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Mark Heppenstall On Catalysts For Fixed Income Instruments And Global Investing

Mark Heppenstall On Catalysts For Fixed Income Instruments And Global Investing

  • Benzinga recently interviewed Chief Investment Officer of Penn Mutual Asset Management Mark Heppenstall.
  • In a very interesting conversation, the fixed income specialist went into several topics, including the interest rate hike, corporate debt, fixed income instruments, foreign investments and bonds.
  • Of particular importance were his comments on catalysts for fixed income instruments and a few areas of concern when investing globally.
  • "Other than the interest rate hike, are there other catalysts increasing or decreasing the attractiveness of fixed income instruments in terms of, for instance, political risk, or some more global, macro stuff? Are there any other catalysts that you coming up soon?" Benzinga asked.

    There are a couple of things at play here, Heppenstall responded. “I do think the volatility in all risk markets is certainly a theme that played out in '15 and will likely continue into 2016. And certainly, the fact that you have most other central banks across the globe in an easing process [...] tends to create volatility in the currency market. And, a lot of times, that can spill over into currency in the risk market.”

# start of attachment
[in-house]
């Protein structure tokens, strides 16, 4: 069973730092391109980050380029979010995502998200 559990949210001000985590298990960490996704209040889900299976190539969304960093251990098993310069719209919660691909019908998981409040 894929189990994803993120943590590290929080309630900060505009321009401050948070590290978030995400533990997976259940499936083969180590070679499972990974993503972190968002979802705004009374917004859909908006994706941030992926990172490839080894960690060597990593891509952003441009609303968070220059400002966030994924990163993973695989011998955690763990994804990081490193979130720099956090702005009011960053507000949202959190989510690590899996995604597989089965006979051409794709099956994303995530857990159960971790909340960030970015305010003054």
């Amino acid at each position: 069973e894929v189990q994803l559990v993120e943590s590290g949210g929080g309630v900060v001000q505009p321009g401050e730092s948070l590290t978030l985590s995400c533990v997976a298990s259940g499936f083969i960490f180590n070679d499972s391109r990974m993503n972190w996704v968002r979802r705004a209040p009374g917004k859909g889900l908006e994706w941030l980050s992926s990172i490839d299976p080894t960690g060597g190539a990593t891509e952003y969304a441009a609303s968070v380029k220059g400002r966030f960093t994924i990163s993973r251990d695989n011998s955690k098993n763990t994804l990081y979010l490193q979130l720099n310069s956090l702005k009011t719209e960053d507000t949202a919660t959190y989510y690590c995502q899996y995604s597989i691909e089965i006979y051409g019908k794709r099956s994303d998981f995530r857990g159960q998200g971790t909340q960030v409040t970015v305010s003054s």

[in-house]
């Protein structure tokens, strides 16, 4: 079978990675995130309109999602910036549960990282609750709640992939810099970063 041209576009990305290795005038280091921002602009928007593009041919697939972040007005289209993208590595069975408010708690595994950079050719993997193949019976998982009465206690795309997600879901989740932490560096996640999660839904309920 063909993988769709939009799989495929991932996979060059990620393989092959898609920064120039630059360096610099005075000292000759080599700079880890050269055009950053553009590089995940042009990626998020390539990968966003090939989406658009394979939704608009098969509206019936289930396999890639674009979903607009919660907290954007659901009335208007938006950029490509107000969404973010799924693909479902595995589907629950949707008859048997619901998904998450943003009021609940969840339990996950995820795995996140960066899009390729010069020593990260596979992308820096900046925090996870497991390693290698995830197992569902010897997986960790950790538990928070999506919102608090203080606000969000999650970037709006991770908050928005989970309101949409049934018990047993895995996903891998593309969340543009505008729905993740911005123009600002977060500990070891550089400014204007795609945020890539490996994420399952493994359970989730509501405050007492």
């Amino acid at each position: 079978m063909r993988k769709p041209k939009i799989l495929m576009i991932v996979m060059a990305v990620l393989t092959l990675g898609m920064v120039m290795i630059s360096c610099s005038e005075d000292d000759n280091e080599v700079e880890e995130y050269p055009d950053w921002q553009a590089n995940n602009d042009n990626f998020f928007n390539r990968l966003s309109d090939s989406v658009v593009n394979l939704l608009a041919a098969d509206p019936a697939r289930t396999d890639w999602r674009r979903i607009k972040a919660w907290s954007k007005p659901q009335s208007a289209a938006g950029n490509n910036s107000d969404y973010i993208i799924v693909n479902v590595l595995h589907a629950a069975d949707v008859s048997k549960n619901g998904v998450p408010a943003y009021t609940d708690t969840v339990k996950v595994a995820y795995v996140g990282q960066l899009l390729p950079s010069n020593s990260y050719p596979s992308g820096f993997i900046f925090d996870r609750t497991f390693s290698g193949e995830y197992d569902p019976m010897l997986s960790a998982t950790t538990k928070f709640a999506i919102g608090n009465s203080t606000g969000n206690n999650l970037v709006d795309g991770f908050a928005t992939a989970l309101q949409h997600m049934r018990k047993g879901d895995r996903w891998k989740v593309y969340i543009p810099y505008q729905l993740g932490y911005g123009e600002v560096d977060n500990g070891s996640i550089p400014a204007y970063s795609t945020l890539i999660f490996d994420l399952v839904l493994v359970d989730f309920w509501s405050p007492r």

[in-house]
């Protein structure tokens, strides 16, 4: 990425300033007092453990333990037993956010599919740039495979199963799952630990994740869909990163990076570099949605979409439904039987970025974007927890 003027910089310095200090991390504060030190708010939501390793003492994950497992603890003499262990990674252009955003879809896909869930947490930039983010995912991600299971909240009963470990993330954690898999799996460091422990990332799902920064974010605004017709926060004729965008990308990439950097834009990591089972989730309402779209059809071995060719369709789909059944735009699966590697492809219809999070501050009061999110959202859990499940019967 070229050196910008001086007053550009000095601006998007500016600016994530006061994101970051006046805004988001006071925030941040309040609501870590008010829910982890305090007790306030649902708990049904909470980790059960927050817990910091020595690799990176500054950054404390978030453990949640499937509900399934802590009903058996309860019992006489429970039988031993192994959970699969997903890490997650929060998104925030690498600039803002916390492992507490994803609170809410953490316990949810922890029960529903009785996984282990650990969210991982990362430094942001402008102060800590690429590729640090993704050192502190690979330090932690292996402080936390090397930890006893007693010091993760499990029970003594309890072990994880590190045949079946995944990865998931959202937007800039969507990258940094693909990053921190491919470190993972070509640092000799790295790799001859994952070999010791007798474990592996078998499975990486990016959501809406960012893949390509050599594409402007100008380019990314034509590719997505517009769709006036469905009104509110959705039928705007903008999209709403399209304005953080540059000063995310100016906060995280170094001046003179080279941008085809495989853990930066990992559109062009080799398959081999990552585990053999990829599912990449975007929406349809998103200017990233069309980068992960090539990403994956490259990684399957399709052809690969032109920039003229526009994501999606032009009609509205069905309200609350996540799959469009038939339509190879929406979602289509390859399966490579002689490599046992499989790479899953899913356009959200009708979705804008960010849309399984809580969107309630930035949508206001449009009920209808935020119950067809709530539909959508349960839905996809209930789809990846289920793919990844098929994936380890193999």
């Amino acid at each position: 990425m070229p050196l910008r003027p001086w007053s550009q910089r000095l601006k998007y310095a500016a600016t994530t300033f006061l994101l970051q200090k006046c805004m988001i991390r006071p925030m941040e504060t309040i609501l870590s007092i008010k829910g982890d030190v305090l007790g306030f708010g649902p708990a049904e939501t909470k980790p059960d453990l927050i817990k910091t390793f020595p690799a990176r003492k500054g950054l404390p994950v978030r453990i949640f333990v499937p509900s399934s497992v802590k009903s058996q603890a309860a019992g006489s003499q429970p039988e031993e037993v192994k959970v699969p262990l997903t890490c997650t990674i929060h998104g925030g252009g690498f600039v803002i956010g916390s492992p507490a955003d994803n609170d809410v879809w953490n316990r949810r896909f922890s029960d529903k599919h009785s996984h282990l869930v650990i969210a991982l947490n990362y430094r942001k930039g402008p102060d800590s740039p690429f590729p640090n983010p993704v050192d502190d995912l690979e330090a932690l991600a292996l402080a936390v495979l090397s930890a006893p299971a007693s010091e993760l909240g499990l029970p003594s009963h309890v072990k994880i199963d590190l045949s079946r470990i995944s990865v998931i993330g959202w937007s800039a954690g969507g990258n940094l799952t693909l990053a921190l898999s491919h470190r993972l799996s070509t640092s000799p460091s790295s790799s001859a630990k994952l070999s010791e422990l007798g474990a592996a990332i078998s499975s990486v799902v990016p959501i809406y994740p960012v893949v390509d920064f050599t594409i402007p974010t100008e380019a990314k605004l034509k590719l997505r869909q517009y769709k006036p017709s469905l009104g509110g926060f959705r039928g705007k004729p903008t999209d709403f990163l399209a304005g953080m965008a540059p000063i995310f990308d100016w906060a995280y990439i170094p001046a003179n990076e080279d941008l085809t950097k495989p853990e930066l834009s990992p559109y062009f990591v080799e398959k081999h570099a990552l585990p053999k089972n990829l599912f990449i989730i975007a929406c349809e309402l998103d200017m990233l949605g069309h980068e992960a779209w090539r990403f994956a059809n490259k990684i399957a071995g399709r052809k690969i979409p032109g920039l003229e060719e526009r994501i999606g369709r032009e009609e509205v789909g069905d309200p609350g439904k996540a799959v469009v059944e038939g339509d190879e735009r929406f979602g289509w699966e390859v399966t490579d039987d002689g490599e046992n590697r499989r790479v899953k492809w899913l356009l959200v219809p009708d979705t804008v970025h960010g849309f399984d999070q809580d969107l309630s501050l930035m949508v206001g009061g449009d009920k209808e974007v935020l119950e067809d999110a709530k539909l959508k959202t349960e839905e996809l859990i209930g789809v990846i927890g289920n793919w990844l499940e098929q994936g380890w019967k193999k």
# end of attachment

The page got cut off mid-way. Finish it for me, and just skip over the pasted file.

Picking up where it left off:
Related Link: Mark Heppenstall On The Incoming Rate Hike And Corporate Debt

    Investing Globally

    Heppenstall was then questioned about areas of concern when investing globally (outside of Greece).

    Although his firm tends to be more domestic-focused when it comes to its fixed income positioning, the expert did identify some “spots” worrying him.

    “Some of the trouble in the emerging market world is also personal, the Fed tightening, which has put an upward pressure on the dollar, and a lot of those countries have a lot of debt denominated by the U.S. dollar, so that increases the burden on the debt side,” he said.

    “Then, the market crisis, declining economic growth... a lot of them are dependent on some type of commodity revenue.”

    “Certainly, I think in terms of what that means today, we need to be very deliberate with regards to the pace of increases, just not put additional pressure on a lot of countries that are already feeling the strain of a [...] rate hike in December,” he concluded.

    Disclosure: Javier Hasse holds no positions in any of the securities mentioned above.

    Image Credit: Public Domain

    Posted-In: Mark Heppenstall Penn Mutual Asset ManagementEmerging Markets Economics Federal Reserve Exclusives Markets Interview


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